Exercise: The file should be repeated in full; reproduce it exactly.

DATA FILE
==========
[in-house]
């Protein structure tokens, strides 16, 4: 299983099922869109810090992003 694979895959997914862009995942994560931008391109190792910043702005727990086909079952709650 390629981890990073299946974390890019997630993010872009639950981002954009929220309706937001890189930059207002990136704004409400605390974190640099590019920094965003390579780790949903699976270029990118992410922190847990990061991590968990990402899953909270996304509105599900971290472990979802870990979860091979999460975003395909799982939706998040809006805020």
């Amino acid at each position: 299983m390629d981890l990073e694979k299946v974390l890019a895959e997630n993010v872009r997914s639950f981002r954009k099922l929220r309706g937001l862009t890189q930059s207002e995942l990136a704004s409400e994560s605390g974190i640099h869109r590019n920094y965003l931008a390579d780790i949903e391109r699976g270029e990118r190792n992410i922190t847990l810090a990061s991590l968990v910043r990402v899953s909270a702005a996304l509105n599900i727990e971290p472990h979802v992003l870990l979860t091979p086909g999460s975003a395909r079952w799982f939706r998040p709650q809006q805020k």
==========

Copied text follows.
[in-house]
């Protein structure tokens, strides 16, 4: 299983099922869109810090992003 694979895959997914862009995942994560931008391109190792910043702005727990086909079952709650 390629981890990073299946974390890019997630993010872009639950981002954009929220309706937001890189930059207002990136704004409400605390974190640099590019920094965003390579780790949903699976270029990118992410922190847990990061991590968990990402899953909270996304509105599900971290472990979802870990979860091979999460975003395909799982939706998040809006805020």
């Amino acid at each position: 299983m390629d981890l990073e694979k299946v974390l890019a895959e997630n993010v872009r997914s639950f981002r954009k099922l929220r309706g937001l862009t890189q930059s207002e995942l990136a704004s409400e994560s605390g974190i640099h869109r590019n920094y965003l931008a390579d780790i949903e391109r699976g270029e990118r190792n992410i922190t847990l810090a990061s991590l968990v910043r990402v899953s909270a702005a996304l509105n599900i727990e971290p472990h979802v992003l870990l979860t091979p086909g999460s975003a395909r079952w799982f939706r998040p709650q809006q805020k």